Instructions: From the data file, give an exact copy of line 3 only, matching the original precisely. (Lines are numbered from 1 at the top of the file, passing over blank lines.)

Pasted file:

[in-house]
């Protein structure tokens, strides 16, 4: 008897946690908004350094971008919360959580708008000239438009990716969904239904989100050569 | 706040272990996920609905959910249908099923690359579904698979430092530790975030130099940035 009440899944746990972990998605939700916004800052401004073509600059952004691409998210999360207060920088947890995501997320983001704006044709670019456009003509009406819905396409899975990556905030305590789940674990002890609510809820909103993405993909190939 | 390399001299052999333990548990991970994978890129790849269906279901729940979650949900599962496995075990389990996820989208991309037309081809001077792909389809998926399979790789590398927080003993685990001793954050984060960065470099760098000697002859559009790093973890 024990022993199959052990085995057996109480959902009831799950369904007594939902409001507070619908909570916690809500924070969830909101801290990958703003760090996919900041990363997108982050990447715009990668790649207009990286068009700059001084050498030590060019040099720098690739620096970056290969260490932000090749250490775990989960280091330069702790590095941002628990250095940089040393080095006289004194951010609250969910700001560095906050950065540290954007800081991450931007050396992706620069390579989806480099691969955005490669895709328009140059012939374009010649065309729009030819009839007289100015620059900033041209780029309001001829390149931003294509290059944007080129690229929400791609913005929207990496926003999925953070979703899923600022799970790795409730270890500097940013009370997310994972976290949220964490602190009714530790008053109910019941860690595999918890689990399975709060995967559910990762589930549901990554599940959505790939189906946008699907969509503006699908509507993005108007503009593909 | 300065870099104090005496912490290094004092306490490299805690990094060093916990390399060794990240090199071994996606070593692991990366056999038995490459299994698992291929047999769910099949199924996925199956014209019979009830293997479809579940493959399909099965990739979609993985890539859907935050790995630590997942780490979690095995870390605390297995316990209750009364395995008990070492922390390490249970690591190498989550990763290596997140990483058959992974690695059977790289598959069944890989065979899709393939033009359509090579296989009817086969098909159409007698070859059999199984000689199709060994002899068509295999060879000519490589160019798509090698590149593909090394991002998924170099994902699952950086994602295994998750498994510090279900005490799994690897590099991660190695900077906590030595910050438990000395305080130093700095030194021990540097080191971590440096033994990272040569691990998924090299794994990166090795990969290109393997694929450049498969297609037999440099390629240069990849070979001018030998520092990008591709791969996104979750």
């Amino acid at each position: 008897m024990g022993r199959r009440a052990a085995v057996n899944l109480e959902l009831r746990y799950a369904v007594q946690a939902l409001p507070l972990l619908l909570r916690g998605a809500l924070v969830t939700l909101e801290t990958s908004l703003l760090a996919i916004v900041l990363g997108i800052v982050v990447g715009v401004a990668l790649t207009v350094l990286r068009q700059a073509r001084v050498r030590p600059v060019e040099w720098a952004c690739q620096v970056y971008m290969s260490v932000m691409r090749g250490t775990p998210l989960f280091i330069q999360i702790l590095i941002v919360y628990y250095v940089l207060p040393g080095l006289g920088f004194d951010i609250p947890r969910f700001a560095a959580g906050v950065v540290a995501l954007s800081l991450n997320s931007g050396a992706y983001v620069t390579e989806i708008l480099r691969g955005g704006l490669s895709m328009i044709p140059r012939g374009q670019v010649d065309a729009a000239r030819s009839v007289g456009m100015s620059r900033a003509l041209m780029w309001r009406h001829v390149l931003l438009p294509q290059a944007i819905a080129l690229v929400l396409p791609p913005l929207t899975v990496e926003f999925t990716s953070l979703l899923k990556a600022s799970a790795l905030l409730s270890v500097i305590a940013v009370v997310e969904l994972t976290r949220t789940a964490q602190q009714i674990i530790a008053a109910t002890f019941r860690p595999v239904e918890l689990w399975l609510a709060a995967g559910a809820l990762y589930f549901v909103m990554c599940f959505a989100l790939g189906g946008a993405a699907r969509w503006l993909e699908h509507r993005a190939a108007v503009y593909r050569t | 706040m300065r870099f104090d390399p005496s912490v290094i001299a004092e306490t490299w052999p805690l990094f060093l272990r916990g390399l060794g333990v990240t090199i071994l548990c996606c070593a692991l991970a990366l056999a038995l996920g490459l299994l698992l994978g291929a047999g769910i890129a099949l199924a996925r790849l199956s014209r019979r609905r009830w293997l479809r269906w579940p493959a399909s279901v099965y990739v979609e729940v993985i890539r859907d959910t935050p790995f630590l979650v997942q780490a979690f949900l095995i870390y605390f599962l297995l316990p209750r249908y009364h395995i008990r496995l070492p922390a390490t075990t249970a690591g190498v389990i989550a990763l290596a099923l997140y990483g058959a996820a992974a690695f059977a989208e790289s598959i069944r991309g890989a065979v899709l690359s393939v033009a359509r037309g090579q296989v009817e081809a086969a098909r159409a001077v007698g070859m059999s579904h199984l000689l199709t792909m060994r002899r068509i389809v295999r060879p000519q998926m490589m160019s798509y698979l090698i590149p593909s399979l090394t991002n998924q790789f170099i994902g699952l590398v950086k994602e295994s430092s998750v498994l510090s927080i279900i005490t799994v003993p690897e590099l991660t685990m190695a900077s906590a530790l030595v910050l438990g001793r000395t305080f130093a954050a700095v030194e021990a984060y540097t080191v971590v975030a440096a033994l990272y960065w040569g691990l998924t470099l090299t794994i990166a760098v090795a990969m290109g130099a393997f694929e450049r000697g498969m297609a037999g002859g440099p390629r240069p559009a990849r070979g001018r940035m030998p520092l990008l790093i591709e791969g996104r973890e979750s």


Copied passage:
């Amino acid at each position: 008897m024990g022993r199959r009440a052990a085995v057996n899944l109480e959902l009831r746990y799950a369904v007594q946690a939902l409001p507070l972990l619908l909570r916690g998605a809500l924070v969830t939700l909101e801290t990958s908004l703003l760090a996919i916004v900041l990363g997108i800052v982050v990447g715009v401004a990668l790649t207009v350094l990286r068009q700059a073509r001084v050498r030590p600059v060019e040099w720098a952004c690739q620096v970056y971008m290969s260490v932000m691409r090749g250490t775990p998210l989960f280091i330069q999360i702790l590095i941002v919360y628990y250095v940089l207060p040393g080095l006289g920088f004194d951010i609250p947890r969910f700001a560095a959580g906050v950065v540290a995501l954007s800081l991450n997320s931007g050396a992706y983001v620069t390579e989806i708008l480099r691969g955005g704006l490669s895709m328009i044709p140059r012939g374009q670019v010649d065309a729009a000239r030819s009839v007289g456009m100015s620059r900033a003509l041209m780029w309001r009406h001829v390149l931003l438009p294509q290059a944007i819905a080129l690229v929400l396409p791609p913005l929207t899975v990496e926003f999925t990716s953070l979703l899923k990556a600022s799970a790795l905030l409730s270890v500097i305590a940013v009370v997310e969904l994972t976290r949220t789940a964490q602190q009714i674990i530790a008053a109910t002890f019941r860690p595999v239904e918890l689990w399975l609510a709060a995967g559910a809820l990762y589930f549901v909103m990554c599940f959505a989100l790939g189906g946008a993405a699907r969509w503006l993909e699908h509507r993005a190939a108007v503009y593909r050569t | 706040m300065r870099f104090d390399p005496s912490v290094i001299a004092e306490t490299w052999p805690l990094f060093l272990r916990g390399l060794g333990v990240t090199i071994l548990c996606c070593a692991l991970a990366l056999a038995l996920g490459l299994l698992l994978g291929a047999g769910i890129a099949l199924a996925r790849l199956s014209r019979r609905r009830w293997l479809r269906w579940p493959a399909s279901v099965y990739v979609e729940v993985i890539r859907d959910t935050p790995f630590l979650v997942q780490a979690f949900l095995i870390y605390f599962l297995l316990p209750r249908y009364h395995i008990r496995l070492p922390a390490t075990t249970a690591g190498v389990i989550a990763l290596a099923l997140y990483g058959a996820a992974a690695f059977a989208e790289s598959i069944r991309g890989a065979v899709l690359s393939v033009a359509r037309g090579q296989v009817e081809a086969a098909r159409a001077v007698g070859m059999s579904h199984l000689l199709t792909m060994r002899r068509i389809v295999r060879p000519q998926m490589m160019s798509y698979l090698i590149p593909s399979l090394t991002n998924q790789f170099i994902g699952l590398v950086k994602e295994s430092s998750v498994l510090s927080i279900i005490t799994v003993p690897e590099l991660t685990m190695a900077s906590a530790l030595v910050l438990g001793r000395t305080f130093a954050a700095v030194e021990a984060y540097t080191v971590v975030a440096a033994l990272y960065w040569g691990l998924t470099l090299t794994i990166a760098v090795a990969m290109g130099a393997f694929e450049r000697g498969m297609a037999g002859g440099p390629r240069p559009a990849r070979g001018r940035m030998p520092l990008l790093i591709e791969g996104r973890e979750s």